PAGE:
What is wellness worth?
If you ask a healthy person, they would probably give you a far different answer than someone who was once healthy and is now dealing with illness.
In Canada, we are accustomed to health care being “free”. It really isn’t free; we pay taxes to provide all of us (even those who don’t pay tax) with healthcare, but we don’t pay directly, so it seems free… Because we are used to getting the care we need as we need it without hassle (for the most part) and with no need to make a decision about our health based on money, it can be difficult to consider all the health care options for which we must pay out of pocket. Naturopathic medicine is one of these (along with massage therapy, chiropractic, osteopathic, physiotherapy, etc).
A lot of people ask me if/when naturopathic medicine will be covered by OHIP. I have no idea if this is even a possibility at this point, but the more important question is, should it be? Sure, this would cover the cost for everyone but it would also likely eliminate the most valuable aspect of naturopathic medicine, which is the ability to treat people individually. Under our provincial healthcare plan, medical doctors do not have this freedom; they are bound by “standard of care” and algorithms and “first-line” drug therapy for many chronic diseases.
Naturopathic doctors have the freedom to spend a lot of time with each patient and to create a personalized treatment plan for each. That means that one patient with diabetes may be treated entirely different from the next. Not only does this kind of care require longer visits, but it also requires a lot more time spent by the doctor outside the visit to research, analyze, and prepare an appropriate plan. My patients understand the value of their naturopathic treatment and view their insurance coverage as a helping hand. However, many chronic health issues will require treatment beyond what insurance will subsidize.
People will often tell me how much they think they could benefit from naturopathic care, but they can’t afford it. I think the actual number of people who truly can’t afford it is much smaller.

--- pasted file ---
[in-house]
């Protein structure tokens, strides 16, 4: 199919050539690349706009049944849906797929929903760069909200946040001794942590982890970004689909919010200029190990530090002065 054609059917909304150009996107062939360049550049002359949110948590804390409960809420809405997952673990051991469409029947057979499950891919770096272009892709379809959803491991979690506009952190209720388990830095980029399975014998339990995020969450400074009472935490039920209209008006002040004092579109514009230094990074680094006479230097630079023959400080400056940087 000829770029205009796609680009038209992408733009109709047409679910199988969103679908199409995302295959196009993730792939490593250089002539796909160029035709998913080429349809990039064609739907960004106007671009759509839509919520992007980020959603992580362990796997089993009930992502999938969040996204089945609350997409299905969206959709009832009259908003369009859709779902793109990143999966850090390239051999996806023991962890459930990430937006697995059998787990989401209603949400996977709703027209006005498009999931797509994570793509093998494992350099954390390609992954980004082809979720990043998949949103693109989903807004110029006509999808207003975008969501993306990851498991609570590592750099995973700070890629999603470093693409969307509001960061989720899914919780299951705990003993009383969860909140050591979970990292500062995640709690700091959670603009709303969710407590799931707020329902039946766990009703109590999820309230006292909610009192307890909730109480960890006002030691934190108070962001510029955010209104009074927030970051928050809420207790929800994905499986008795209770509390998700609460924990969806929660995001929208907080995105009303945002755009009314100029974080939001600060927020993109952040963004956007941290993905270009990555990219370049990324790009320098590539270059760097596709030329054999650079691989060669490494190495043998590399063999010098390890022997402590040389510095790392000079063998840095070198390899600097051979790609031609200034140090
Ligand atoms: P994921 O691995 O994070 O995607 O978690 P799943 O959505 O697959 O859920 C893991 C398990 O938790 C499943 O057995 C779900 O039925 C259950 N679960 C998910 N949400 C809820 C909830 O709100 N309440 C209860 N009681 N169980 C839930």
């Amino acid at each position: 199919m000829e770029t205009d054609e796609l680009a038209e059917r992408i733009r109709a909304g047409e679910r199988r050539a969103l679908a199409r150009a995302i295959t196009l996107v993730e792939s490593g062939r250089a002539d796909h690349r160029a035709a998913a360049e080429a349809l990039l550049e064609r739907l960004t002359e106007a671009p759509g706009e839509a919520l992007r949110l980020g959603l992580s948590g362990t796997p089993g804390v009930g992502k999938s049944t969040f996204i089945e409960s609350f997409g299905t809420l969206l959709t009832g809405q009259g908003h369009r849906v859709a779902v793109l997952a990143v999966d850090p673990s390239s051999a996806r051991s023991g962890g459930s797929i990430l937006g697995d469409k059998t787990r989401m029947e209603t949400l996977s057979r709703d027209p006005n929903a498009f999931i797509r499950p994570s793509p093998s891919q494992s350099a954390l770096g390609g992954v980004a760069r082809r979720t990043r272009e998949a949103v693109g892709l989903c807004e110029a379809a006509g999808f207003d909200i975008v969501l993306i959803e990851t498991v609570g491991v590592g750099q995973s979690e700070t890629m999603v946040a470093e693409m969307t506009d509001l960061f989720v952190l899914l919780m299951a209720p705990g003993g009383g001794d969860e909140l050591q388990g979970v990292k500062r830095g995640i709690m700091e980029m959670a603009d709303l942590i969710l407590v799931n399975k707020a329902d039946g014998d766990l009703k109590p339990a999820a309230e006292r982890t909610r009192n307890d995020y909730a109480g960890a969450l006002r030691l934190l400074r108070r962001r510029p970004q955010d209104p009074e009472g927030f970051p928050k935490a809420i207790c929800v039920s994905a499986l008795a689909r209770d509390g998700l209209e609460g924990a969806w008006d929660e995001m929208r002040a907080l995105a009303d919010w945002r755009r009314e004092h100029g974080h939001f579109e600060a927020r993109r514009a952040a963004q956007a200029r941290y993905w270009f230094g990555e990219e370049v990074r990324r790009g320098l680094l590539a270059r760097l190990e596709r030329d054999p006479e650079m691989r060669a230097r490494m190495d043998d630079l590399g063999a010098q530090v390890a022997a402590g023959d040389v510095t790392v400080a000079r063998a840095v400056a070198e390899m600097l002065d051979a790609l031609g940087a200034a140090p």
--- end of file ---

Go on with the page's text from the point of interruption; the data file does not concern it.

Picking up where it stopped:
What is your health worth to you?
Most people don’t think twice about paying for clothing, purses, hair styling, entertainment, eating out, travel, etc and would never expect these “essentials” to be paid for by the government. Far too many people are eager to live beyond their means in a home that is more than they need, driving a car that is too expensive, and buying themselves and their kids enough toys to entertain many families. However, these same people balk at paying for healthcare, which is hands-down far more valuable and essential. Investment in your health is just another place for your discretionary spending, something that improves your quality of life and in fact is an investment in the most valuable asset you will ever own – your health.
But, but, but… What about people who can barely make ends meet, who are on disability, social assistance, etc? You know, the people who really need help with many aspects of their lives, especially health? That is where there is a problem. I challenge you to find a naturopathic doctor who doesn’t make exceptions for this kind of case in his or her practice. This helps some people, but not all. And that’s why places like this exist:
- Community PHA Naturopathic clinic at Sherbourne Health Centre
- Anishnawbe Health Toronto
- Lakeshore Area Multi-service Project naturopathic clinic
- Queen West Community Health Centre
- Parkdale Community Health Centre
Consider what your health is worth, what health allows you to do in your life. Consider what you think is a reasonable investment to maintain that. Finally, consider what it will cost you (in money but also in quality of life) to regain health once it has suffered.